MIT Sloan Sports Analytics Conference continues to make strides in data acceptance

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This March 2023 photo provided by the Sloan Sports Analytics Conference shows Sue Bird, center, posed with Jessica Gelman, left and Daryl Morley, right, after presenting Bird with the Lifetime Achievement Alpha Award at the 2023 Sloan Sports Analytics Conference in Boston. Jessica Gelman has become an influential leader and innovator in the sports industry. She co-founded the MIT Sloan Sports Analytics Conference. She teamed with Philadelphia 76ers President Daryl Morey to not only found Sloan, but guide it into the preeminent forum for number-crunchers. (Jeff Pinette/Sloan Sports Analytics Conference via AP)

PHILADELPHIA – Jessica Gelman sharpened her basketball skills in pickup games at YMCAs growing up in suburban Chicago, rocking her black sneakers just like Michael Jordan and the rest of the Bulls. Sure, the future co-founder of the MIT Sloan Sports Analytics Conference wanted to play like Jordan — and Gelman developed into the kind of Ivy League standout that saw her burst into a 1,000-point scorer and co-captain at Harvard — but her appreciation of his greatness stretched beyond the court.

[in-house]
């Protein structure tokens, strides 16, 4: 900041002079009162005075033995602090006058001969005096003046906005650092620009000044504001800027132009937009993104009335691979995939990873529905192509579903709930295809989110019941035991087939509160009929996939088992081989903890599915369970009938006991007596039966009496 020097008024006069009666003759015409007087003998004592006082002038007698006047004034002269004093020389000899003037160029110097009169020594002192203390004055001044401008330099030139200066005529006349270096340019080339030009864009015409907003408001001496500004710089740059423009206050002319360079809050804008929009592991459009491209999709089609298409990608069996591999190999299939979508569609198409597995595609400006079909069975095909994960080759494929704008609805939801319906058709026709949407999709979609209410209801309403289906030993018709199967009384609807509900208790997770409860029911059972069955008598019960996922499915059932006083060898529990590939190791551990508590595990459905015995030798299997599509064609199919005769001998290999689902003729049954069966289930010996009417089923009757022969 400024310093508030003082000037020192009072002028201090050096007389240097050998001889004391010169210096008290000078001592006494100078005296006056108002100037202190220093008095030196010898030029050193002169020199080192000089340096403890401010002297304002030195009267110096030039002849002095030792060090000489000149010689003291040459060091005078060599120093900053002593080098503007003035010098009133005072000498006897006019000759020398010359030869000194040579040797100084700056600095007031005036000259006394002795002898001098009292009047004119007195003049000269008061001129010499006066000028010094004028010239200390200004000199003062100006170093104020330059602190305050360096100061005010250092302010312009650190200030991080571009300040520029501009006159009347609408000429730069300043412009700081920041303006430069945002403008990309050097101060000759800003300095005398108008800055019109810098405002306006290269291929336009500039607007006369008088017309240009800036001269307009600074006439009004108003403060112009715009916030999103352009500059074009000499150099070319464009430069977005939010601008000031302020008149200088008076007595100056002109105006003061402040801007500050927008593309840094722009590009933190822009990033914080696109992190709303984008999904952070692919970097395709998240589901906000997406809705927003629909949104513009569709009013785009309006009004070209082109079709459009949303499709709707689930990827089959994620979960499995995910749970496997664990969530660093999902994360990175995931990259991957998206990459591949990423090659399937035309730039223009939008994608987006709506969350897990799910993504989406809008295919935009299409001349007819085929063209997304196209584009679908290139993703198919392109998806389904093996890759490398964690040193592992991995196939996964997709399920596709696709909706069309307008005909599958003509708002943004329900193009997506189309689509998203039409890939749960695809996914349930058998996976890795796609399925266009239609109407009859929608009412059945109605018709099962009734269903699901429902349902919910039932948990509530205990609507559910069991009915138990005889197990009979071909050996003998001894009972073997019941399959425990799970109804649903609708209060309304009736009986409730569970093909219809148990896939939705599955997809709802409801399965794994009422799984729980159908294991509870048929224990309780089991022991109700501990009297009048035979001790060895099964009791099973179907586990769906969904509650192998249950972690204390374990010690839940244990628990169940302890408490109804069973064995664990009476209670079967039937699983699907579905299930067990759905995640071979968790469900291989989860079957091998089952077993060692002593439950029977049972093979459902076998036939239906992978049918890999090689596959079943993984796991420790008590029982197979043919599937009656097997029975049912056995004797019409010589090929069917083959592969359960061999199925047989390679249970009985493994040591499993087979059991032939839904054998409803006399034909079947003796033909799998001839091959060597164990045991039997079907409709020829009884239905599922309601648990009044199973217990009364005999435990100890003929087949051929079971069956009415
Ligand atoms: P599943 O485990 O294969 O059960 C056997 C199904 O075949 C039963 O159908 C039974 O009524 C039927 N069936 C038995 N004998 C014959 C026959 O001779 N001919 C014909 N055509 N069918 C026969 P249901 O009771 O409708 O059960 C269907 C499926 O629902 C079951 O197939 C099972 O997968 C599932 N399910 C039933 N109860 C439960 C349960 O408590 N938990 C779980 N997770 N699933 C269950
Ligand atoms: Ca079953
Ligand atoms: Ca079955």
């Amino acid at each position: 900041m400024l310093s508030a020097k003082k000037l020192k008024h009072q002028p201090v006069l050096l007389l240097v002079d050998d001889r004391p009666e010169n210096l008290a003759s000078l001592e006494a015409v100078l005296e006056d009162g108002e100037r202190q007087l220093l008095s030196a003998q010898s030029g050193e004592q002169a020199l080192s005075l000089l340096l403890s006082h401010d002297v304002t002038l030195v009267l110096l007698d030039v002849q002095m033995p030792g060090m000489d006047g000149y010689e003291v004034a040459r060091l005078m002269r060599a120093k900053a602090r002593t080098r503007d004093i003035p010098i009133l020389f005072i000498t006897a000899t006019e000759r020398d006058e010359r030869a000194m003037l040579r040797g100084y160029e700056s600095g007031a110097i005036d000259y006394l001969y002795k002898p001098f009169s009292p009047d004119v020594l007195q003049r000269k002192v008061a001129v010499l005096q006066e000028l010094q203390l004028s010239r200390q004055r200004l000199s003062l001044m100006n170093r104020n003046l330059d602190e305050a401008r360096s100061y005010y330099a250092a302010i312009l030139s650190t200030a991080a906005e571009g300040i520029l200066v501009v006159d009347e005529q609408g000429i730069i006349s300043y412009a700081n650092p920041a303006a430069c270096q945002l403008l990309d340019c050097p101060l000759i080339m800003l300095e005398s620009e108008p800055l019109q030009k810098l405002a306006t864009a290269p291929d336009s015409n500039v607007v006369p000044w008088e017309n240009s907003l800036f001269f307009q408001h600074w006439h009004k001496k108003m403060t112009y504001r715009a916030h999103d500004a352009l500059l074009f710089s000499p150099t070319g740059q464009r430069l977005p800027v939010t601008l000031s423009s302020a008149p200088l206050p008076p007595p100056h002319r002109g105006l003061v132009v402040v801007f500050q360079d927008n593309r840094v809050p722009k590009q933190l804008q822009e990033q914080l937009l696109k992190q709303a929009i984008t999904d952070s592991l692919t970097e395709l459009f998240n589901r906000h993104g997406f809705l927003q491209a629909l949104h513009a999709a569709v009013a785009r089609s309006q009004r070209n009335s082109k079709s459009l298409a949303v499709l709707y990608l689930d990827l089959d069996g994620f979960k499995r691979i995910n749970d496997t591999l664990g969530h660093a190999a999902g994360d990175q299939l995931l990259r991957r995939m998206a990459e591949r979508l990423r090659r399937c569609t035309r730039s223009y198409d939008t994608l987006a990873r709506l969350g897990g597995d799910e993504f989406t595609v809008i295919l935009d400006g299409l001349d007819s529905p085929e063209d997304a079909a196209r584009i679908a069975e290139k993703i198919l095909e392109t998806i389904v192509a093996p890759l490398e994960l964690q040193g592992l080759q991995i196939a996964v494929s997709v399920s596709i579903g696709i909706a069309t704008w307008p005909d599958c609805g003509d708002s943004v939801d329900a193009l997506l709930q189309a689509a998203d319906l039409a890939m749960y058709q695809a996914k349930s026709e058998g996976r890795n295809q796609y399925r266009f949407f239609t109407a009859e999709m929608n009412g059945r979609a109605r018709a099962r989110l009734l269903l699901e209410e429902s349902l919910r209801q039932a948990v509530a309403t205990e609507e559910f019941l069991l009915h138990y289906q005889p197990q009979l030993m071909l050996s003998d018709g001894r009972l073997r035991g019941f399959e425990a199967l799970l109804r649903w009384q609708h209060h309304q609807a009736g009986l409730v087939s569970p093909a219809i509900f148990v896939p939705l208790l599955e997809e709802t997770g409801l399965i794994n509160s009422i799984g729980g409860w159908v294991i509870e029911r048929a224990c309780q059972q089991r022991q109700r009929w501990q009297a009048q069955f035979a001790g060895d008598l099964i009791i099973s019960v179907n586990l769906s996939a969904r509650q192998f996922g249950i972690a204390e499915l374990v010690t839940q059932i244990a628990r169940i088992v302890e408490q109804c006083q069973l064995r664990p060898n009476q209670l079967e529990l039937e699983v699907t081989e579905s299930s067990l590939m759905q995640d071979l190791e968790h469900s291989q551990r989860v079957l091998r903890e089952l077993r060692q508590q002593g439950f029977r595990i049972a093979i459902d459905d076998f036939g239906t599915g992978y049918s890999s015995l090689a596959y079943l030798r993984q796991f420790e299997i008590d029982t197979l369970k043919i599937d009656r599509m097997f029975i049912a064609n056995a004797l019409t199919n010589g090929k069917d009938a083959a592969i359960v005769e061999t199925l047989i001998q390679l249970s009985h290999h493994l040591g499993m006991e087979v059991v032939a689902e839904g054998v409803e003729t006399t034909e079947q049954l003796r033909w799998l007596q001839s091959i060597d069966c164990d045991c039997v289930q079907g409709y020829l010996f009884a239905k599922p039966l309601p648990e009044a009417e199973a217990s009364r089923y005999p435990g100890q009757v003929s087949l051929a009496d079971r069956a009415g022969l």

Like Jordan, Gelman wanted to separate herself from the field.

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“So I did a behind-the back dribble,” she said, laughing, “which was not a thing that girls did in the ’80s and ’90s.”

She tried to break barriers ever since, Gelman’s love of numbers and sports leading her to not only rub shoulders with some of the more notable thinkers, entrepreneurs, innovators and front office deal makers in the industry, but rise to become a prominent executive herself in the analytics movement. She teamed with Philadelphia 76ers President Daryl Morey to not only found the conference, but guide it into the preeminent forum for number-crunchers — yes, the term “stat nerds” gets tossed around — all while fostering diversity and inclusion at all levels of sports, entertainment and beyond.

In some fashion, the analytics conference is Gelman’s professional behind-the-back dribble.

“Once I got into the business world, it was analytics,” she said. “It’s not necessarily what people were into. But there was a different way of engaging and being differentiated.”

The Sloan conference runs Friday and Saturday in Boston, having exploded from a one-day, on-campus affair in 2007 that attracted barely 200 people to the Super Bowl of Stats that will host a sold-out crowd of 2,500 people (plus a wait list) at a downtown convention center.